Netanyahu calls protesters against his reforms in Israel anarchists | news today
Nationwide protests against the government’s judicial reform plans take place for eleven weeks straight. Israel’s parliament passed a bill limiting the power of Israel’s Supreme Court in first reading on March 14.
Photo: EFE – ABIR SULTAN / POOL
Israeli Prime Minister Benjamin Netanyahu accused the hundreds of thousands of demonstrators who have been protesting against his government, in particular his judicial reform, as anarchists for eleven weeks, and urged greater intervention by the security forces.
“We will not accept anarchy,” Netanyahu said today at his weekly cabinet meeting, the day after about half a million Israelis demonstrated across the country, according to organizers.
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According to the prime minister, Israel faces “three struggles”, putting the Iranian nuclear threat, Palestinian “terrorism” and the “lawlessness” of the protesters on the same level, who have been cutting access to roads and highways for weeks in their protests, which have intensified in recent weeks.
Faced with this situation, Netanyahu asked the heads of the different security forces to adopt “a tougher stance” against the protesters and urged the Police Commissioner General, Kobi Shabtai, who has had several clashes in in recent weeks with the Minister of National Security, the extremist Itamar Ben Gvit, who believes that the police are acting with excessive caution.
Netanyahu also called on Chief of Staff Herzi Halevi to crack down on “insubordination” after hundreds of elite reservists stopped volunteering earlier today in protest of judicial reform, which critics view as a threat to security. democracy because it undermines judicial independence.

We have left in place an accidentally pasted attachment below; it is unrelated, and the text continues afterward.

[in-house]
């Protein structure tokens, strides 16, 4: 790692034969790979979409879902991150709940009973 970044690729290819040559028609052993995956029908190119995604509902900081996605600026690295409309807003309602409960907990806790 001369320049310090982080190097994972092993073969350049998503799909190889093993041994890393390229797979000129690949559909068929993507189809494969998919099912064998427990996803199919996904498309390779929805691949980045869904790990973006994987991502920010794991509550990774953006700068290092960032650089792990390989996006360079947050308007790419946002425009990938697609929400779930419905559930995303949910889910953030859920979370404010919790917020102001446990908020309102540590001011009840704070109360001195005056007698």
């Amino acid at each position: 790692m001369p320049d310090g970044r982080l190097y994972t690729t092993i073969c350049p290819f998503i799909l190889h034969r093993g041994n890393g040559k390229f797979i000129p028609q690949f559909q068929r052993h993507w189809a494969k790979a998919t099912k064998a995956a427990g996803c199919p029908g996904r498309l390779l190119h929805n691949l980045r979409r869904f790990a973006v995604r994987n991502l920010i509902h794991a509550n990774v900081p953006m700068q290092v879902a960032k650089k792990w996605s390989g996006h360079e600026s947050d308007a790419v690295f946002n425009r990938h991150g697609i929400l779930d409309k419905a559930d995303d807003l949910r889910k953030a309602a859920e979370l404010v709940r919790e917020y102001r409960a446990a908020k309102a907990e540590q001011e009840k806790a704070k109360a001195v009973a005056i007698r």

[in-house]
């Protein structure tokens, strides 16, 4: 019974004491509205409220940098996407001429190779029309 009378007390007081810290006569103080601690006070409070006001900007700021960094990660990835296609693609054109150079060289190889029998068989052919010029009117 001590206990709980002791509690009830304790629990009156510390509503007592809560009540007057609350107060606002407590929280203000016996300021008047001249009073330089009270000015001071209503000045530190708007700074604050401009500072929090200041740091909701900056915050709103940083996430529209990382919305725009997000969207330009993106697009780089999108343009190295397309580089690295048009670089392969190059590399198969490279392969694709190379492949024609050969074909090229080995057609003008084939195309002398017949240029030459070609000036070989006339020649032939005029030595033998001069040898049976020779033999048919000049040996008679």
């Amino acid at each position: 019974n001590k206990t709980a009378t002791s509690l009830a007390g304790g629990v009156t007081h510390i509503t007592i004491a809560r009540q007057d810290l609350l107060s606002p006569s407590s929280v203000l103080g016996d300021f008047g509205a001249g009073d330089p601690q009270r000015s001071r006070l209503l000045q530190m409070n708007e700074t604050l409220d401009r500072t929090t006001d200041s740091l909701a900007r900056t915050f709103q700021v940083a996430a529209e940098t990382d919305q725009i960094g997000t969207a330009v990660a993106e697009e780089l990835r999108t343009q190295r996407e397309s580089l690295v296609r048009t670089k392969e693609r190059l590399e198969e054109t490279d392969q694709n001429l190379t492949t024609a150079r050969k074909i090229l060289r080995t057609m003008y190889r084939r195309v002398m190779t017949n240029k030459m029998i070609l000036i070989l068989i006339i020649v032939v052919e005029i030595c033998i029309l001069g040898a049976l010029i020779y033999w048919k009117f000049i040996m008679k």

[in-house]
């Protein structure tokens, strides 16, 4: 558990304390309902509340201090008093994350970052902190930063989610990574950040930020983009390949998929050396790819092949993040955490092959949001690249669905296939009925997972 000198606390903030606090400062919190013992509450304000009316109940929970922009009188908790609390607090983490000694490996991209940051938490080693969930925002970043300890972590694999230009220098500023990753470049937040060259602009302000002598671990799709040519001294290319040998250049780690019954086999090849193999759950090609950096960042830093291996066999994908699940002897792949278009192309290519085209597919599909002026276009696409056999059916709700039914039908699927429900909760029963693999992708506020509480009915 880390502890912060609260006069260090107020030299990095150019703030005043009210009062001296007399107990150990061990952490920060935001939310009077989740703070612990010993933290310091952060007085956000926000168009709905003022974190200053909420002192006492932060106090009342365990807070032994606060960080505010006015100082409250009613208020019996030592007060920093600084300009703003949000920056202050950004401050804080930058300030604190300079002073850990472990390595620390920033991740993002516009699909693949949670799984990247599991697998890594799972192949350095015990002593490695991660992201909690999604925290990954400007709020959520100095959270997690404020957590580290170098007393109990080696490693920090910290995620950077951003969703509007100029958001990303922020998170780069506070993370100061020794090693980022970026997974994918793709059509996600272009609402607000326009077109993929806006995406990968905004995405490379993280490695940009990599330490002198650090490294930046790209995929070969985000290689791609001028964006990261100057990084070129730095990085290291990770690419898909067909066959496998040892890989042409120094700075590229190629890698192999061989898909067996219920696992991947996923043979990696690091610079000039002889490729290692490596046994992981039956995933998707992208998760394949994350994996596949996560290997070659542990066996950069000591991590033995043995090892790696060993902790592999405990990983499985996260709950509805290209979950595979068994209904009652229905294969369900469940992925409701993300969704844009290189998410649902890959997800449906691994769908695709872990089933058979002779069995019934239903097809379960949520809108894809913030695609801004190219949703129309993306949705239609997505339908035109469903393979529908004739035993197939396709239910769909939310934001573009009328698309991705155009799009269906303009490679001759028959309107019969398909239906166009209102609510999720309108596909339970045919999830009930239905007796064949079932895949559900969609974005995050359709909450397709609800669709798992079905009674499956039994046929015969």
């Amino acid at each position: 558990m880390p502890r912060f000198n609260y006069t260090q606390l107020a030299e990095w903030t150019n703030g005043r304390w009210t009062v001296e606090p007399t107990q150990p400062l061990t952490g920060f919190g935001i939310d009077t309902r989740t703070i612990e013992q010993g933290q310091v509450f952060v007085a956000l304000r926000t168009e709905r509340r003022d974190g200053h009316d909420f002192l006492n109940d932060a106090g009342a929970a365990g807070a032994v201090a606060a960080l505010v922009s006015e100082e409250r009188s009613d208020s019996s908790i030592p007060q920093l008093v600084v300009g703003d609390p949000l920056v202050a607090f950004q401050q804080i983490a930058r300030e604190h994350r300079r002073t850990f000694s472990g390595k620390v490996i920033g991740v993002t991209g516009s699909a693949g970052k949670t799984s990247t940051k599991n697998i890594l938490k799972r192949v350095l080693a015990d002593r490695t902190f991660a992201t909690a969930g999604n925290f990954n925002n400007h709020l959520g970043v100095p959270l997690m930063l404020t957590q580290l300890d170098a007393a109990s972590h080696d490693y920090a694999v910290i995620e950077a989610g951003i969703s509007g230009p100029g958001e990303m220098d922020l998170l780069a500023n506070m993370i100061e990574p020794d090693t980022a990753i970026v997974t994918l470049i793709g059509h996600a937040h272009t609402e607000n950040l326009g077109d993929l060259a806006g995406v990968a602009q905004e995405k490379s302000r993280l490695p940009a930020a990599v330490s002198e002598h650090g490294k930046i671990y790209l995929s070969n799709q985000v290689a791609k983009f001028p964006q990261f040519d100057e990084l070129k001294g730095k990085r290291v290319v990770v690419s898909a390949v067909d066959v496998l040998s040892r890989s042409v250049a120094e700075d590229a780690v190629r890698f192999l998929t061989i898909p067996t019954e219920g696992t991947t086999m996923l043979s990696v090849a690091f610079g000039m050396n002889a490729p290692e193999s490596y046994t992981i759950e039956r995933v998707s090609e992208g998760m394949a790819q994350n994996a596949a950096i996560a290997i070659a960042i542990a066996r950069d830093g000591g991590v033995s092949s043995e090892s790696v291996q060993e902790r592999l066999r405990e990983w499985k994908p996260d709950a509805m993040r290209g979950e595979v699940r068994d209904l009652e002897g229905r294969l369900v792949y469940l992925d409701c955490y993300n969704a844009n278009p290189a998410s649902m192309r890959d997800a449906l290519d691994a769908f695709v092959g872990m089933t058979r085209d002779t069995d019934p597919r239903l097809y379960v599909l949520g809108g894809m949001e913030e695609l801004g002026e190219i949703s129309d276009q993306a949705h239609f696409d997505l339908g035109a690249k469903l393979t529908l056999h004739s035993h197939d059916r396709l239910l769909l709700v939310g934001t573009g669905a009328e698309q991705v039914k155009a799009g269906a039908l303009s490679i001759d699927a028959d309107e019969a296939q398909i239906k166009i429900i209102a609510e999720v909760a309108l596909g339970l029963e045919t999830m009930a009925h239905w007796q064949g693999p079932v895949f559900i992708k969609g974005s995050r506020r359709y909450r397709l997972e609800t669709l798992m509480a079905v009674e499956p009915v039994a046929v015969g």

“There is no place to refuse to serve in public discourse,” said Netanyahu, who said he was not willing to tolerate “such phenomena.”
The prime minister also appealed to the Israeli Security Agency, or Shin Bet, to take “strong action” against the alleged incitement against him and his government partners.
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Israel has been very polarized and divided since the new Netanyahu government, the most right-wing and religious in the country’s history, took office at the end of December and, six days later, presented its controversial judicial reform plan, to which the opposition and broad sectors of society are vehemently opposed.
He is also against President Isaac Herzog, who last week presented an alternative reform project, with the idea of satisfying all parties and reconciling a divided country, although the government coalition hastened to reject his proposal, considering it “unilateral and partial”.
Netanyahu said that tonight he will hold a meeting with the leaders of the coalition to discuss some adjustments in the judicial reform, after several attempts at dialogue with the opposition failed.
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